Chenopodium is still used to treat worm infections in humans in many countries. In Honduras, as well as other Latin American countries, the whole plant or the leaves are ground and added to water. This mixture is then consumed. In a few areas in Latin America, the plant also is used to treat worm infections in livestock.[11]

Epazote essential oil contains ascaridole (up to 70%), limonene, p-cymene, and smaller amounts of numerous other monoterpenes and monoterpene derivatives (α-pinene, myrcene, terpinene, thymol, camphor and trans-isocarveol). Ascaridole (1,4-peroxido-p-menth-2-ene) is rather an uncommon constituent of spices; another plant owing much of its character to this monoterpene peroxide is boldo. Ascaridole is toxic and has a pungent, not very pleasant flavor; in pure form, it is an explosive sensitive to shock. Allegedly,[citation needed] ascaridole content is lower in epazote from Mexico than in epazote grown in Europe or Asia.[12]

Toxicity[edit]

Overdoses of the essential oil have caused human deaths (attributed to the ascaridole content),the symptoms including severe gastroenteritis with pain, vomiting and diarrhoea.[13]

Agricultural use[edit]

The essential oils of epazote contain terpene compounds, some of which have natural pesticide capabilities. A study from the University of California[14] found that the compound ascaridole in epazote inhibits the growth of nearby plants, so it would be best to relegate this plant at a distance from other inhabitants of the herb garden. Even though this plant has an established place in recipes and in folklore, it is wise to use only the leaves, and those very sparingly, in cooking. [15]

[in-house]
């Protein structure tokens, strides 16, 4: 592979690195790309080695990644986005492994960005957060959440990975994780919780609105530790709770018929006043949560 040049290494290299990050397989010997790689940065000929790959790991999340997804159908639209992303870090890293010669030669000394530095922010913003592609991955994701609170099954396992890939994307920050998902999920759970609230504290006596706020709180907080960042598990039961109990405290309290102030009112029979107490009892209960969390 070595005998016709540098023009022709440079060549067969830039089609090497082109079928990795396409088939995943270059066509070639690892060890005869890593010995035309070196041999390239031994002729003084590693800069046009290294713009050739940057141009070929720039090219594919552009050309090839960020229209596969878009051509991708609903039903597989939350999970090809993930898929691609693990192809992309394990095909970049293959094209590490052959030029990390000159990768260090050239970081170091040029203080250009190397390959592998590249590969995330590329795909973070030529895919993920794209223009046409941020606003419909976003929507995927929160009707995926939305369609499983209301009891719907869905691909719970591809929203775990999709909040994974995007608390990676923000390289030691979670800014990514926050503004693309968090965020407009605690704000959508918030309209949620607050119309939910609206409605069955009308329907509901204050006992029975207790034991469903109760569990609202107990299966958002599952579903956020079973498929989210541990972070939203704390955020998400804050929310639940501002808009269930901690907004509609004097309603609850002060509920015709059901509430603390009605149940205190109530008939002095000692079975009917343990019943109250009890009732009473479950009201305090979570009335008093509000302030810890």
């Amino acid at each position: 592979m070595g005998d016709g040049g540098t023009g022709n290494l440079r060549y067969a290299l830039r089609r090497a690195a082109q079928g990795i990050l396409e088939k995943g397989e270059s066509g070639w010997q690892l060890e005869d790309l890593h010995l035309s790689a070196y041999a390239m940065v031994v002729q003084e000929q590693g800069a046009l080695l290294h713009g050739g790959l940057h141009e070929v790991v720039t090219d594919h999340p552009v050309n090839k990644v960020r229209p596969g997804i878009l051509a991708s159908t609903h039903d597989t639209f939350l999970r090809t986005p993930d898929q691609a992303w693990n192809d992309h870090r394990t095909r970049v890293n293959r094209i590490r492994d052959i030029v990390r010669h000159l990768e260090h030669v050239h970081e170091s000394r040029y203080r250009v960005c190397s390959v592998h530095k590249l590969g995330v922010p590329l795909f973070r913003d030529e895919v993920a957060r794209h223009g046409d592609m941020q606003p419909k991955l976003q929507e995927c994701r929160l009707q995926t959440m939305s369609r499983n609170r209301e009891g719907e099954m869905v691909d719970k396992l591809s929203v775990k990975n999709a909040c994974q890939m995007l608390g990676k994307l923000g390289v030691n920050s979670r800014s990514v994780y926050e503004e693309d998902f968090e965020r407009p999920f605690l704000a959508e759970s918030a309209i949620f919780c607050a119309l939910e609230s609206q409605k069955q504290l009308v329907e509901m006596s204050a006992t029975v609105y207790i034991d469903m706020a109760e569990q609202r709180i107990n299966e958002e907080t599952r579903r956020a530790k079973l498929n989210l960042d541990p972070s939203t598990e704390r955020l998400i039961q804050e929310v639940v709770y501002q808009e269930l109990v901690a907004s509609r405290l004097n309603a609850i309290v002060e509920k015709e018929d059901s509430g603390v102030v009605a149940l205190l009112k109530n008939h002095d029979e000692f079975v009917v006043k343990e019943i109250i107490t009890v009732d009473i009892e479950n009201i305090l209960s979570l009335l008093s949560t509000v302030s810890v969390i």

Companion plant[edit]

Epazote not only contains terpene compounds, it also delivers partial protection to nearby plants simply by masking their scent to some insects, making it a useful companion plant. Its small flowers may also attract some predatory wasps and flies.

References[edit]

  1. ^ Tropicos
  2. ^ A Modern Herbal, Mrs. M. Grieve, FRHS. pg. 854. ISBN 0-486-22798-7
  3. ^ (Flora of North America)
  4. ^ The Green Pharmacy, James A. Duke, Ph.D. pgs. 51-53. ISBN 1579541844
  5. ^ A Modern Herbal by Mrs. M. Grieve, FRHS. pg. 855-856. ISBN 0-486-22798-7
  6. ^ Nascimento, Flávia R.F.; Cruz, Gustavo V.B.; Pereira, Paulo Vitor S.; MacIel, Márcia C.G.; Silva, Lucilene A.; Azevedo, Ana Paula S.; Barroqueiro, Elizabeth S.B.; Guerra, Rosane N.M. (2006). "Ascitic and solid Ehrlich tumor inhibition by Chenopodium ambrosioides L. Treatment". Life Sciences 78 (22): 2650–3. doi:10.1016/j.lfs.2005.10.006. PMID 16307762. 
  7. ^ Kapadia, GJ; Chung, EB; Ghosh, B; Shukla, YN; Basak, SP; Morton, JF; Pradhan, SN (1978). "Carcinogenicity of some folk medicinal herbs in rats". Journal of the National Cancer Institute 60 (3): 683–6. PMID 625070. 
  8. ^ Sowemimo, A.A.; Fakoya, F.A.; Awopetu, I.; Omobuwajo, O.R.; Adesanya, S.A. (2007). "Toxicity and mutagenic activity of some selected Nigerian plants". Journal of Ethnopharmacology 113 (3): 427–32. doi:10.1016/j.jep.2007.06.024. PMID 17707603. 
  9. ^ "chenopodium oil". Mirriam-Webster. Retrieved 2013-02-13. 
  10. ^ "Alpasotis / Chenopodium ambrosioides / wormseed : Philippine Medicinal Herbs / Philippine Alternative Medicine". GODOFREDO STUART. Retrieved 2014-03-26. 
  11. ^ Cornell Univ., Dept. of Animal Sciences. "Chenopodium ambrosioides". Retrieved 2013-02-13. 
  12. ^ . Laferrière, Joseph E. 1990. Nutritional and pharmacological properties of yerbaníz, epazote, and Mountain Pima oregano. Seedhead News 29:9.
  13. ^ Tampion,John "Dangerous Plants" published by David and Charles,Newton Abbot 1977 pg. 64 Chenopodium ambrosioides L. ISBN 0 7153 7375 7
  14. ^ J. Jimenez-Osorio, Am. J. Bot. 78:139, 1991
  15. ^ Texas A & M University, Cynthia W. Mueller. "Epazote (Chenopodium ambrosioides)". Retrieved 2013-02-13. 

External links[edit]